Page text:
Reconvening once again at Doddleston, we managed a whole mile before the next dramatic interlude. As Steve turned onto the main road he called "car right". I stopped, but Alan didn't, colliding with the back of my trike and executing an athletic somersault into a muddy ditch! It deserved 5.9 for artistic impression, but maybe only 5.5 for technical merit.

The final act witnessed yet more trike puncture farce at Saltney Ferry - the same front tyre, as I'd not properly removed the guilty thorn. At this point, I resigned from the ride leadership and the rest of the group headed off across Saltney Ferry bridge, then along the (non-trike-friendly) Dee path back to the Greenway.

Postscript: I have now ordered Schwalbe Marathon Plus tyres for my trike!!

See route map and/or gpx file download


Sunday 19 February 2023

16th February 2023 : Caerwys (brisk)

The recent spell of dry warm weather provided an ideal opportunity to enjoy riding some of the lanes in North Wales.  As I hadn’t been able to have a long ride this week, I suggested  a ride out to Caerwys to the brisk group. Thursday morning was dry and warm and 6 riders, John’s M & W, Ivan,Richard & Nick met me at Rossett for our foray into North Wales.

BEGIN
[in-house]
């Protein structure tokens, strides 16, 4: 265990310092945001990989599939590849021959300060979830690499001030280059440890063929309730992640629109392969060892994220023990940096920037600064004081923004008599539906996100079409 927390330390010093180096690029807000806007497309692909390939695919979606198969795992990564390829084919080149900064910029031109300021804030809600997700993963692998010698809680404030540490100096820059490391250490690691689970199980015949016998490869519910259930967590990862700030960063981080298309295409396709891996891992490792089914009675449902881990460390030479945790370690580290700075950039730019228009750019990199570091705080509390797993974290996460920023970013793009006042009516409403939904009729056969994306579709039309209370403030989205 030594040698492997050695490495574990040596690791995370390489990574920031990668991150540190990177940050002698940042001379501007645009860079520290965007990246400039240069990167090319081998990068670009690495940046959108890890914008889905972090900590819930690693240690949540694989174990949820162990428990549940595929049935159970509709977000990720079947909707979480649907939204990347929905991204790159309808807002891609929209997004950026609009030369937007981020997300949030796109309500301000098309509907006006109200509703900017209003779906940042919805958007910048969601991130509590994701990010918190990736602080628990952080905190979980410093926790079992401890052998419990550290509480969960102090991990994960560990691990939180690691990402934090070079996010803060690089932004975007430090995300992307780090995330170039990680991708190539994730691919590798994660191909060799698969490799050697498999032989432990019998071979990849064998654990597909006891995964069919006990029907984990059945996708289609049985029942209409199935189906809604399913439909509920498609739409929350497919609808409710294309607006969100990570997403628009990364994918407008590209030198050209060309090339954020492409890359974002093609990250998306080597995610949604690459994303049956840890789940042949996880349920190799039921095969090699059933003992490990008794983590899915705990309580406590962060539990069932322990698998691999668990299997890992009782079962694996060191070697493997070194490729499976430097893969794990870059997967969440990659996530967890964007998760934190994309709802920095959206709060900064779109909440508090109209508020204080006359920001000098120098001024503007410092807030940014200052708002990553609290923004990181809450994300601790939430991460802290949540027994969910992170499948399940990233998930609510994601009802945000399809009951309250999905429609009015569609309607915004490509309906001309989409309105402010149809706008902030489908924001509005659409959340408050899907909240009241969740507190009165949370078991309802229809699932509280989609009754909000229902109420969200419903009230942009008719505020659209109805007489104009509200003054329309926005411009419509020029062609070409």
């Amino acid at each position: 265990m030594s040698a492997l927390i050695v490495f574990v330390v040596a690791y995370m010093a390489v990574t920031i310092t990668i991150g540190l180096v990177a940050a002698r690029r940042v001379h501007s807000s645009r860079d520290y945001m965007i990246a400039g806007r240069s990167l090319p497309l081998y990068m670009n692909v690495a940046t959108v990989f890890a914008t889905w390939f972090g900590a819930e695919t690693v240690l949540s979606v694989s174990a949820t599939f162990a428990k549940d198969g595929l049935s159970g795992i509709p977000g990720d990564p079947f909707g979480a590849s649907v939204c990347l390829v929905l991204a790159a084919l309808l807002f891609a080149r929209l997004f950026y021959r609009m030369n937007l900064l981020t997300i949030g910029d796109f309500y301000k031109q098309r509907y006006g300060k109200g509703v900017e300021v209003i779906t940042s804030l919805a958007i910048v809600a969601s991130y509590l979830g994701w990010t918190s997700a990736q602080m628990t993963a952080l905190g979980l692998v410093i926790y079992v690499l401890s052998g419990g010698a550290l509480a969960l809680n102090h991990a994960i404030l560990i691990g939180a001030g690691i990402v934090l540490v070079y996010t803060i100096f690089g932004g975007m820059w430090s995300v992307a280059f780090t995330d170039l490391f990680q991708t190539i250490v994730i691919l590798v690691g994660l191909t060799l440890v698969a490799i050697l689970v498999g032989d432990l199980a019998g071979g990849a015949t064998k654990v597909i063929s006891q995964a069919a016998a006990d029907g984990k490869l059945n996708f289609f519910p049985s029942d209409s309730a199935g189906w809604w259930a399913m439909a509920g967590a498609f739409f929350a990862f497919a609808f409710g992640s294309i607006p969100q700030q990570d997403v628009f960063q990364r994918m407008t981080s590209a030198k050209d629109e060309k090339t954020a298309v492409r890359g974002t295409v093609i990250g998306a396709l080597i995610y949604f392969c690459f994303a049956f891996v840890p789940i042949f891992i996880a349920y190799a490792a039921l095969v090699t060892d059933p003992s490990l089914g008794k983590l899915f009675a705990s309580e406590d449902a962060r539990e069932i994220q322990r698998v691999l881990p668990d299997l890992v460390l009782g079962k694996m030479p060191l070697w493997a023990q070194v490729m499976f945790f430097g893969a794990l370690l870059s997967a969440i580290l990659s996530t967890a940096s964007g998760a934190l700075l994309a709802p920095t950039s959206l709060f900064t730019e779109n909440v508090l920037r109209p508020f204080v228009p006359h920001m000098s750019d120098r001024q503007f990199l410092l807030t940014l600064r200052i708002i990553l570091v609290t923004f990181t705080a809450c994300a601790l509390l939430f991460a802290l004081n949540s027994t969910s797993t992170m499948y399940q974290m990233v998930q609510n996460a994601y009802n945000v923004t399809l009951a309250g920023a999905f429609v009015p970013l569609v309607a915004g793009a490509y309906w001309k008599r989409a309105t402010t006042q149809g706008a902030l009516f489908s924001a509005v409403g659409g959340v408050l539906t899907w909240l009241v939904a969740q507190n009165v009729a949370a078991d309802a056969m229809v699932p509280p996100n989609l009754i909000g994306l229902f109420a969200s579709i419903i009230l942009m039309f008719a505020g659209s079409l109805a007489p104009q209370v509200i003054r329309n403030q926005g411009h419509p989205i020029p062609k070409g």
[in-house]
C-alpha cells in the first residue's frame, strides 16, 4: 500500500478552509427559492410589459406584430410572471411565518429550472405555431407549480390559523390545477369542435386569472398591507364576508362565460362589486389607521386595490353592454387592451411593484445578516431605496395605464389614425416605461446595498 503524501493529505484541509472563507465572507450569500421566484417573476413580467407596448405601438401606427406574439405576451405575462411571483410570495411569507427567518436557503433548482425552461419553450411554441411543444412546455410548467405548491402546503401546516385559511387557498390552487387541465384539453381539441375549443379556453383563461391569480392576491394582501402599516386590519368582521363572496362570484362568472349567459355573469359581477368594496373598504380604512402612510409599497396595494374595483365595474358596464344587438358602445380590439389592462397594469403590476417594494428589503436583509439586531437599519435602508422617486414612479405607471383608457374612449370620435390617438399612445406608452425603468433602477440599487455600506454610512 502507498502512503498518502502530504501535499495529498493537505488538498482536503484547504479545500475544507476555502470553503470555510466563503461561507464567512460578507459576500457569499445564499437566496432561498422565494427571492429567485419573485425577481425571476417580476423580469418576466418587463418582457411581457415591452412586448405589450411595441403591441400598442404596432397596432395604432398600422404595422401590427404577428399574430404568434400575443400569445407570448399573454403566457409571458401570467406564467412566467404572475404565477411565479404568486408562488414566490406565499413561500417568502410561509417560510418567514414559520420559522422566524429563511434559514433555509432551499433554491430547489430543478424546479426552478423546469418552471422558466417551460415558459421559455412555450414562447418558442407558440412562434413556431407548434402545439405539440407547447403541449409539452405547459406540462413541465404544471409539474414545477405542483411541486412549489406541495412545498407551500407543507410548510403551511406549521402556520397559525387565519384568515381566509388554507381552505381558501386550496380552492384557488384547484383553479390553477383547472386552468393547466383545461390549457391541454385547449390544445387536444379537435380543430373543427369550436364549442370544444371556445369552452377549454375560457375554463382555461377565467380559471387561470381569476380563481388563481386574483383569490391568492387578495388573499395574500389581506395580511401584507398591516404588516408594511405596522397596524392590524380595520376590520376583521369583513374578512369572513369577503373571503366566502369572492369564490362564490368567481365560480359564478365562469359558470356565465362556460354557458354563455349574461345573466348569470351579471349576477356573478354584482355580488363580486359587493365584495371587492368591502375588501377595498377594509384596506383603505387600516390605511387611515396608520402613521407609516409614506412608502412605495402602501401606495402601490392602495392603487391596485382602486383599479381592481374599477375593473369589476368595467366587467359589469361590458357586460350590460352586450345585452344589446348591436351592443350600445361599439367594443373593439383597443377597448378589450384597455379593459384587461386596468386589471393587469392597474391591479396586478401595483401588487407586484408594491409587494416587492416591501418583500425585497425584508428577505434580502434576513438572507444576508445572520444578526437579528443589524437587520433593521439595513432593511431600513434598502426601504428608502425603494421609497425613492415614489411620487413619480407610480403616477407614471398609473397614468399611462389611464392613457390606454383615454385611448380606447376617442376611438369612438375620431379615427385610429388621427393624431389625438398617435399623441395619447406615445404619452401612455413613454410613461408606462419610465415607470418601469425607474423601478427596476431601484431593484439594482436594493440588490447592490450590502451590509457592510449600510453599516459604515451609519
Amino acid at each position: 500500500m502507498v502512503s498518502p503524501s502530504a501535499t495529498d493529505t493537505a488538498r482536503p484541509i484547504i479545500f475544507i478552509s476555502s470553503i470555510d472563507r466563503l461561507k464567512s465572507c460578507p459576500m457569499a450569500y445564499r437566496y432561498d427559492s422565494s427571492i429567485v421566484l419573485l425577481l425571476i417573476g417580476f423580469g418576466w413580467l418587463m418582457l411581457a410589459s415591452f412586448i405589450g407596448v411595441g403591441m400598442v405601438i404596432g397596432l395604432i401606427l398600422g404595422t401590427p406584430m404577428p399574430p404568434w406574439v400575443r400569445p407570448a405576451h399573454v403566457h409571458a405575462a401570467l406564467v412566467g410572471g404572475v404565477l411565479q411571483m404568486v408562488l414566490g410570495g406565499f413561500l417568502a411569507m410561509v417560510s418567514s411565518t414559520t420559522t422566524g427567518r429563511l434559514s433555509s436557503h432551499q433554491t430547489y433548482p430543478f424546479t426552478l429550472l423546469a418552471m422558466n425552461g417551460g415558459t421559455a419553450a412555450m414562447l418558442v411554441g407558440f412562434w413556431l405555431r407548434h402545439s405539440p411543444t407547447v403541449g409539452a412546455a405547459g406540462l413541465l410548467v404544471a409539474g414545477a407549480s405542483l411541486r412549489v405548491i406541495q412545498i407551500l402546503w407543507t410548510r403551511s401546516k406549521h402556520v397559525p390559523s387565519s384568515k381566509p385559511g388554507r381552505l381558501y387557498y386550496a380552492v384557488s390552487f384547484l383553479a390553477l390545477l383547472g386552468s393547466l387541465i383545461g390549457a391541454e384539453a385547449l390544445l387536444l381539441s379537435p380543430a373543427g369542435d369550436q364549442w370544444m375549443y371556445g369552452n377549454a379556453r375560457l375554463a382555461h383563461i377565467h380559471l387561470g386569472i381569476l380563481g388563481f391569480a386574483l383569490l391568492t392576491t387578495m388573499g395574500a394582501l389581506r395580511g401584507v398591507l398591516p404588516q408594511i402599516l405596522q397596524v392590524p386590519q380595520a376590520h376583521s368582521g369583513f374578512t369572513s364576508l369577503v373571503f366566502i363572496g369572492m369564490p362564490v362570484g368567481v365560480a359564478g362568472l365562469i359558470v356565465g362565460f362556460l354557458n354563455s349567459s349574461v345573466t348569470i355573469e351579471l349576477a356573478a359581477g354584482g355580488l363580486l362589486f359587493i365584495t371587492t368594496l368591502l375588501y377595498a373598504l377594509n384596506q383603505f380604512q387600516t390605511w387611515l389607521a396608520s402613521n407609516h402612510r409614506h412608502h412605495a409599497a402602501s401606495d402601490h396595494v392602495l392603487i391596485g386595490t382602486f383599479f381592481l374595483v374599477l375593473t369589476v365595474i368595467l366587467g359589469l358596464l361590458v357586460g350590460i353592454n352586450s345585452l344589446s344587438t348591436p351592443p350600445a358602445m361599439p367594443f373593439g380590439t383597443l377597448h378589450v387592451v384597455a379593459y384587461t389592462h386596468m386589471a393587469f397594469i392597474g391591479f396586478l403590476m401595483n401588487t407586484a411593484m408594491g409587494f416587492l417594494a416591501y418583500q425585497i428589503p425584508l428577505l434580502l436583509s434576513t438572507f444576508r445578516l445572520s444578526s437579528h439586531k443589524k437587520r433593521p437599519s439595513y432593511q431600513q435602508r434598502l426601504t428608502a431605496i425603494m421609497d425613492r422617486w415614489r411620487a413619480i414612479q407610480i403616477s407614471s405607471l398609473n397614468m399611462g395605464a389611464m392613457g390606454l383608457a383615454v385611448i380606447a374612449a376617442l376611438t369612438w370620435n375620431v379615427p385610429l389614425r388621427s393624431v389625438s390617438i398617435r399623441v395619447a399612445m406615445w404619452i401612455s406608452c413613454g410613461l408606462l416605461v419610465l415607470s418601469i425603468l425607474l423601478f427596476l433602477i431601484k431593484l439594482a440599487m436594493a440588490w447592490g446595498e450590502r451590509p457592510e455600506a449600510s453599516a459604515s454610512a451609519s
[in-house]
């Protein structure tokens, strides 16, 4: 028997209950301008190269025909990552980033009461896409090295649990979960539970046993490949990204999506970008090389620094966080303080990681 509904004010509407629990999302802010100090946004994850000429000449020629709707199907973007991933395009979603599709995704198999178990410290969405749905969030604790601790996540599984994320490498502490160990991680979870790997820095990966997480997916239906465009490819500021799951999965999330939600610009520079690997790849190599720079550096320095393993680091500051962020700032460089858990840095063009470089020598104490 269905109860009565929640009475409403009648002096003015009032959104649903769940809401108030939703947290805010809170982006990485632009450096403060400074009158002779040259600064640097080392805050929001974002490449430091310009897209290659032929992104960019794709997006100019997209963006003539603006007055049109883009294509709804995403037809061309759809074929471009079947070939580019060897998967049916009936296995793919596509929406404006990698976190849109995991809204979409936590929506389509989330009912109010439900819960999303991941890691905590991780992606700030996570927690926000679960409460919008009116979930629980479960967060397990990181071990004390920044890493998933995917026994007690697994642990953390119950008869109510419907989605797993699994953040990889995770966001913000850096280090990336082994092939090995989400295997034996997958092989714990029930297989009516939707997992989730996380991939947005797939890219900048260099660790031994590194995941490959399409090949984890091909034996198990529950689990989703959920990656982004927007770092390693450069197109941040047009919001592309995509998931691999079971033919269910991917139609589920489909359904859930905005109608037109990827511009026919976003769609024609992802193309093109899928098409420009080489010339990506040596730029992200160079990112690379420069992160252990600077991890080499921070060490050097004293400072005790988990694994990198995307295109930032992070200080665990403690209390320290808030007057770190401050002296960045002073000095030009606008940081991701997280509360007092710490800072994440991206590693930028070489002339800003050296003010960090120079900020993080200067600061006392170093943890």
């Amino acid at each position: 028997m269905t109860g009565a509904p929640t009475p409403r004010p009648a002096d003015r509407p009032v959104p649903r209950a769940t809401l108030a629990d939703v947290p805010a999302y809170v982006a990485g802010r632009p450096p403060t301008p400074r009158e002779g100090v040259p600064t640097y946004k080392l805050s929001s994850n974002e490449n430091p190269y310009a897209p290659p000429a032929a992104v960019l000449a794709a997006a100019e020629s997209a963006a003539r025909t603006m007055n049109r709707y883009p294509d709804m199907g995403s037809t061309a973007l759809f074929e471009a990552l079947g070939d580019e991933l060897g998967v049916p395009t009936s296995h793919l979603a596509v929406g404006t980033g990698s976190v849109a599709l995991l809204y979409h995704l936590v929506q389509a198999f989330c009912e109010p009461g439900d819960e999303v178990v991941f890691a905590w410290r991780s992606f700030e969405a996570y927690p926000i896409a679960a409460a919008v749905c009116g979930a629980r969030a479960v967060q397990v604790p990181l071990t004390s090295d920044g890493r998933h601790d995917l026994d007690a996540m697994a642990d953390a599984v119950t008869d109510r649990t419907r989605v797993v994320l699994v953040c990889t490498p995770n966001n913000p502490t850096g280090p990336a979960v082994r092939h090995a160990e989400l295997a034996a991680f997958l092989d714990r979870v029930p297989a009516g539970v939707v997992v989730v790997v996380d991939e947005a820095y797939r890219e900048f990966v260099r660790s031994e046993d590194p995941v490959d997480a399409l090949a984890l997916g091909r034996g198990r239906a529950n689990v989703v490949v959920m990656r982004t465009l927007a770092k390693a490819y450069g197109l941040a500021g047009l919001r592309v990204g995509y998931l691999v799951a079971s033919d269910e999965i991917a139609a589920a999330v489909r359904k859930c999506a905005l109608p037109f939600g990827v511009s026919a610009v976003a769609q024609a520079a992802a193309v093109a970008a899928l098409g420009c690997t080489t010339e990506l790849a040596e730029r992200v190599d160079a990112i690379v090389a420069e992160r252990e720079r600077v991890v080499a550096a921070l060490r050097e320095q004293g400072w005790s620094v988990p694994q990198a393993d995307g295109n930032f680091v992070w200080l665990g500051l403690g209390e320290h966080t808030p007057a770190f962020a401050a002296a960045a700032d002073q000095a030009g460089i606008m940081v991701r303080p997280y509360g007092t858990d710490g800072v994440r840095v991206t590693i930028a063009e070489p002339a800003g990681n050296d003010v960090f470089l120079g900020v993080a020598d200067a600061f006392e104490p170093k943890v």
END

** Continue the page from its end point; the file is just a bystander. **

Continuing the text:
The first 16kms was on quiet roads which meandered through Hope and skirted  around the cement factory at Buckley and on towards Mold. We stayed above and to the west of Mold town rather than taking the more direct busy traffic route through its centre. On entering Mold, we turned onto  the first climb heading up  towards Nercwys when one comedian piped up that according to his Garmin “this is the first of nine climbs today and this one is 2 miles long”. I quickly  enlightened  him that there were  more than 9 hills  on my route profile.